12/12/2008 05:12 am ET | Updated May 25, 2011

Hey Republicans, Don't Double Down

I'm not a Republican (or a conservative), so I won't be surprised if the Grand Old Party ignores my advice. However, a well-functioning democracy requires at least two counterbalancing political parties able to compete with each other for the hearts and minds of the masses. Tuesday's election results show that one party -- the Republicans -- may be lurching toward irrelevancy and national oblivion. The Republicans have been brutalized in the last two national election cycles and, if the reporting on party machinations is correct, seems determined to repeat the mistakes that have led it to significant electoral defeats. If the Republicans double down on the kinds of conservative-led simple-minded, narrow-issue, intellectual hatred that has led the party to great success during the last generation or so, then it will become a largely impotent regional party teetering on oblivion. The party must take three steps to avoid going the way of the Whigs.

First, recapture the moderates. For all the talk about the Democrats' problems in the South, Republican performance in the northeastern part of the country is an embarrassment to a party that purports to be national in reach. Chris Shays' loss on Tuesday marks the end of an era in Republican politics. He was the last Republican to represent a New England district. Even when Republicans were dominating the south, there were still Democrats in the house from that region. Add to that the beating moderates have been taking for years at the hands of conservatives, it's no wonder many moderate voters have decided to join up with the Democrats. Delusional pronouncements from Republican leaders notwithstanding, America is not a center-right country -- to believe otherwise shows contempt for the mounting evidence to the contrary. If the GOP doesn't recapture moderates, then it can forget ever being competitive with the Democrats.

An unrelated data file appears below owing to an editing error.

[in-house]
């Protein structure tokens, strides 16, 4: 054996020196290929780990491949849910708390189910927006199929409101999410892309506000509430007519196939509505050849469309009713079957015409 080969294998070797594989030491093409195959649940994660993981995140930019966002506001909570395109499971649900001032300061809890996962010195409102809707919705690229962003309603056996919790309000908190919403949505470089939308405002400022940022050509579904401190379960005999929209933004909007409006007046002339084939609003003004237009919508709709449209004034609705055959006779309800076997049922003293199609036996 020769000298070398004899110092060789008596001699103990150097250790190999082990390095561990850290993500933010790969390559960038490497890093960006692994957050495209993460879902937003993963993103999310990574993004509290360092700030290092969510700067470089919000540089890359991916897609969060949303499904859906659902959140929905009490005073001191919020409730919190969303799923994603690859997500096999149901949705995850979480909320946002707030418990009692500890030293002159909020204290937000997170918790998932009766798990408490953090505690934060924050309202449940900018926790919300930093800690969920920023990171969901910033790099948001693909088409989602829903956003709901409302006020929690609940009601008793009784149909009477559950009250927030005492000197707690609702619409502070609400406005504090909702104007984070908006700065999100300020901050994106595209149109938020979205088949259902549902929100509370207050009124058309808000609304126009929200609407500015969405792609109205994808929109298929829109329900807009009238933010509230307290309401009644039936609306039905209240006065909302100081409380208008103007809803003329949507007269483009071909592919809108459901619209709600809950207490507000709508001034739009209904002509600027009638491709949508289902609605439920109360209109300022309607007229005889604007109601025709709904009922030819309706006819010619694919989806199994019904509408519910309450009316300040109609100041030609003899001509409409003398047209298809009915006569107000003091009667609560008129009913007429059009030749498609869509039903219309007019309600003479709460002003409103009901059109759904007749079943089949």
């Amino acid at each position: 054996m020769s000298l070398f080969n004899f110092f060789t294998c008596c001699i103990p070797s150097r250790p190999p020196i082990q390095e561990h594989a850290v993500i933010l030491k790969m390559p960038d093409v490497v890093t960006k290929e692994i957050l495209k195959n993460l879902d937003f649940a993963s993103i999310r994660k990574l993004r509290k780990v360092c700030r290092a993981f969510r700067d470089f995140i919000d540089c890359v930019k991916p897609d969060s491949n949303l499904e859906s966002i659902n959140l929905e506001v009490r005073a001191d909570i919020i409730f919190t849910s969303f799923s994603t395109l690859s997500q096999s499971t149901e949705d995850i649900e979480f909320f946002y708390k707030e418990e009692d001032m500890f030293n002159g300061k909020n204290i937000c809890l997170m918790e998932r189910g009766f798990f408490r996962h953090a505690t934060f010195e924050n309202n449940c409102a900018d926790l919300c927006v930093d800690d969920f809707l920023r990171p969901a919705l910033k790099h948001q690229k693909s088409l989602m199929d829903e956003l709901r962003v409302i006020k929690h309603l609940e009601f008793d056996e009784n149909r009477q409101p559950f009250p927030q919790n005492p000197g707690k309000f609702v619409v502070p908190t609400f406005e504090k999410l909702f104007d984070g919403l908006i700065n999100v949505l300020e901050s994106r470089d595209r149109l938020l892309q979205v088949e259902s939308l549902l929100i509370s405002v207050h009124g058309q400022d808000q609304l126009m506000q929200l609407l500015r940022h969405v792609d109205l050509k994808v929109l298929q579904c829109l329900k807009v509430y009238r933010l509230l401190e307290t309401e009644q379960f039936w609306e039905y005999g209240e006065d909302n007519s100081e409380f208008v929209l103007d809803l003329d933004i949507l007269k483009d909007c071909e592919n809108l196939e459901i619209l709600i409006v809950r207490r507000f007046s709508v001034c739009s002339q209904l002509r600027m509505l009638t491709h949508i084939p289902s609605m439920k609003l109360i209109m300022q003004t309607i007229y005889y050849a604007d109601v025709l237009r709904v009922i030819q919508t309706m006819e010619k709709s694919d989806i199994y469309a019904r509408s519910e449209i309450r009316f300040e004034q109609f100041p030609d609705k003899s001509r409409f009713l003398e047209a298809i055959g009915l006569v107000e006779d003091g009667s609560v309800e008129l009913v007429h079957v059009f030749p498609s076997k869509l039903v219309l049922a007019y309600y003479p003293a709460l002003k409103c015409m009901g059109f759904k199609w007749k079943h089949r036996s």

Second, acknowledge that the arc of ideology is bending away from conservatism. All ideologies have their day and recent elections have shown that conservatism is approaching dusk. It will rise again, just as liberalism is on the upswing now after years of decline. Just not now. The current crop of conservatives who argue that the party is losing because it is not conservative enough are in desperate need of push back from party moderates and liberals. The conservative takeover of the party brought it great success. That same movement has run its course and is turning off voters left and right. An ideology based on saying "no" to helping people and "yes" to war, wasteful spending, and expanding the gap between rich and poor will continue its downward trajectory.

Third, embrace diversity. Did you see the crowd shots during speeches at the Republican National Convention in St. Paul? It resembled an America that no longer exists. The Census Bureau issued a press release in the summer of 2008 that projects that by 2042, the United States will no longer be a White majority nation. Of course, you would have never known that by watching the Republican National Convention. African Americans, for example, comprised just 1.5 percent of the delegates to this years convention. Relying on a graying base of a shrinking demographic to win elections is a losing proposition when the other side is collecting virtually all of the groups that are growing. President-elect Barack Obama won 95 percent of the Black vote. That's not a big surprise, but a four-point increase from Vice President Al Gore's 2000 performance. Moreover, Obama's larger share came from a larger pie, as total Black turnout grew all over the country. GOP performance with Latino voters is growing worse by the day as well. Obama won 67 percent of the largest and fastest growing minority group in the country. That's a 14 percent jump from 2004. The Republican's deport, arrest, and build a wall approach to illegal immigration has inflamed Latino voters, many of whom voted GOP on cultural issues. If they GOP doesn't get serious about diversity, then it will have to write off sections of the far west. How can a party win a national election if it's not competitive in the northeast, mid-Atlantic, or far west?

The Republicans have a bigger problem than they think. Continuing with the same ideological leadership and ignoring the demographic reality facing the country will only make things worse. While I do take a bit of a perverse delight in the current state of the party, I also understand that two parties competing for the center of the electorate is, ultimately, better for the country than one. The GOP is so far out of the mainstream and riven with delusion about how they got there that a reality is necessary. Let's hope someone is listening.

Michael K. Fauntroy is a professor, author, and, a political commentator whose most recent television appearances include the NewsHour with Jim Lehrer and the Early Show. He blogs at

Subscribe to the Politics email.
How will Trump’s administration impact you?